Thoughts about “Voice”


If there is one thing that “Voice” reveals to us guys about female-to-female relationships, it is that it’s a much bigger mystery than what we thought it to be. I mean, Young-eon and Sun-min’s relationship felt so intimate that it probably takes just a little push to already call it a homosexual one but it’s not, or I think it’s not. The “I love you” part at the end is more a question than an answer since girls do it all the time to each other as a friendship (?) sort of thing! Also, Sun-min has never even been to Young-eon’s place. Also, Sun-min also never really knew much about Young-eon. All they did was hang-out at school and take an absurd amount of pictures together in one-standings, the usual tradition among females. It’s a triple mystery then for me: 1) are they lovers in the stage of innocence or are they the best of best friends? 2) how are they so close to each other given the previously cited information about them? and 3) why do girls take so many pictures with each other?! Number 1 is very important to us guys since we need to know whether we are being “friend-zoned” or not, hahaha.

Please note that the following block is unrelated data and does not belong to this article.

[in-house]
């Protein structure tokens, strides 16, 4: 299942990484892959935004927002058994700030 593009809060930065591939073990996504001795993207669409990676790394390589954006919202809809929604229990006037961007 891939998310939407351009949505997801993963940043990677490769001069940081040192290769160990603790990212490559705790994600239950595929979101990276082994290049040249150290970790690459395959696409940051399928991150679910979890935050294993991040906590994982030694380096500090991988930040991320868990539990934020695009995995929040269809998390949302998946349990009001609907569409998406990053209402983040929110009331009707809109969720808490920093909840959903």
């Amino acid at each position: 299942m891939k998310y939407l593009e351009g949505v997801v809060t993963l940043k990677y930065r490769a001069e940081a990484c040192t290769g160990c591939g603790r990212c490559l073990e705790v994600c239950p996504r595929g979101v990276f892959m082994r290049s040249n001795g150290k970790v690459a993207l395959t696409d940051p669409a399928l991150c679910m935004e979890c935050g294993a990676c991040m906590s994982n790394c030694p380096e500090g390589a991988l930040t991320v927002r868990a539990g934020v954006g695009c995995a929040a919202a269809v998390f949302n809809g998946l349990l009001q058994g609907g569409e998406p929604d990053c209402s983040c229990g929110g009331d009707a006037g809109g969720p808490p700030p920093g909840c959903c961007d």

I call this whole “girlfriends” thing a “I know why but I don’t understand why”. I just hope my reasoning’s reasonable. Maybe the girls in class who watched this are also puzzled. I don’t know, I’m just a guy in a guy’s world. Maybe the girls are also confused on how we guys treat each other, bro-codes and stuff. Or maybe it’s because it’s the fourth installment in the Whispering Corridors series. Or maybe it’s all solely Young-eon’s fault! After all, she is revealed to be a crazy manipulator of sorts! Maybe Sun-min would’ve acted more understandably to a guy like me if she wasn’t being swayed by Young-eon’s charm.